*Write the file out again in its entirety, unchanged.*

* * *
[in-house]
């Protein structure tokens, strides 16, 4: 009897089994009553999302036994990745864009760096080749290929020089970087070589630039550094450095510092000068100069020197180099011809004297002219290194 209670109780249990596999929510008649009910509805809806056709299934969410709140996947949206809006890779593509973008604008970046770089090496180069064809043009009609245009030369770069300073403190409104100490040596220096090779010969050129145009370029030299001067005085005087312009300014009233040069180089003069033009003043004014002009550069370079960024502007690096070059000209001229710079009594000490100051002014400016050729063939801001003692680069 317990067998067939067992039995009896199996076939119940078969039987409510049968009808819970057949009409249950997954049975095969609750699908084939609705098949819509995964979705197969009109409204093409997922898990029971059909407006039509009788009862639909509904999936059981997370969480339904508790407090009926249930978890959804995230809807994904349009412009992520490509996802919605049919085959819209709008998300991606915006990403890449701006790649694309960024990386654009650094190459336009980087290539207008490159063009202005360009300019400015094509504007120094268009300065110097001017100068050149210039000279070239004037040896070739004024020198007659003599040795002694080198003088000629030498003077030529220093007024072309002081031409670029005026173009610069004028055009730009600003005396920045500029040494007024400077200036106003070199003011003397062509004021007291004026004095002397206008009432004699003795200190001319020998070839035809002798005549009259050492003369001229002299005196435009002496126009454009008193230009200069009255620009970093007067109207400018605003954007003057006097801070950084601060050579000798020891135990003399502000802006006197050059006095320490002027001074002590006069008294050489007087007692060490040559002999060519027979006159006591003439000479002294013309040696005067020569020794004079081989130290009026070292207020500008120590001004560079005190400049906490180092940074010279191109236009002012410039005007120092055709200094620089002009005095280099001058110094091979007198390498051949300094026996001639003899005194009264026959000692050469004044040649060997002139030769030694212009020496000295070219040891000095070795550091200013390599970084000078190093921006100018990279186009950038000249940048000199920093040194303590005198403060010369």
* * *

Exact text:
[in-house]
């Protein structure tokens, strides 16, 4: 009897089994009553999302036994990745864009760096080749290929020089970087070589630039550094450095510092000068100069020197180099011809004297002219290194 209670109780249990596999929510008649009910509805809806056709299934969410709140996947949206809006890779593509973008604008970046770089090496180069064809043009009609245009030369770069300073403190409104100490040596220096090779010969050129145009370029030299001067005085005087312009300014009233040069180089003069033009003043004014002009550069370079960024502007690096070059000209001229710079009594000490100051002014400016050729063939801001003692680069 317990067998067939067992039995009896199996076939119940078969039987409510049968009808819970057949009409249950997954049975095969609750699908084939609705098949819509995964979705197969009109409204093409997922898990029971059909407006039509009788009862639909509904999936059981997370969480339904508790407090009926249930978890959804995230809807994904349009412009992520490509996802919605049919085959819209709008998300991606915006990403890449701006790649694309960024990386654009650094190459336009980087290539207008490159063009202005360009300019400015094509504007120094268009300065110097001017100068050149210039000279070239004037040896070739004024020198007659003599040795002694080198003088000629030498003077030529220093007024072309002081031409670029005026173009610069004028055009730009600003005396920045500029040494007024400077200036106003070199003011003397062509004021007291004026004095002397206008009432004699003795200190001319020998070839035809002798005549009259050492003369001229002299005196435009002496126009454009008193230009200069009255620009970093007067109207400018605003954007003057006097801070950084601060050579000798020891135990003399502000802006006197050059006095320490002027001074002590006069008294050489007087007692060490040559002999060519027979006159006591003439000479002294013309040696005067020569020794004079081989130290009026070292207020500008120590001004560079005190400049906490180092940074010279191109236009002012410039005007120092055709200094620089002009005095280099001058110094091979007198390498051949300094026996001639003899005194009264026959000692050469004044040649060997002139030769030694212009020496000295070219040891000095070795550091200013390599970084000078190093921006100018990279186009950038000249940048000199920093040194303590005198403060010369």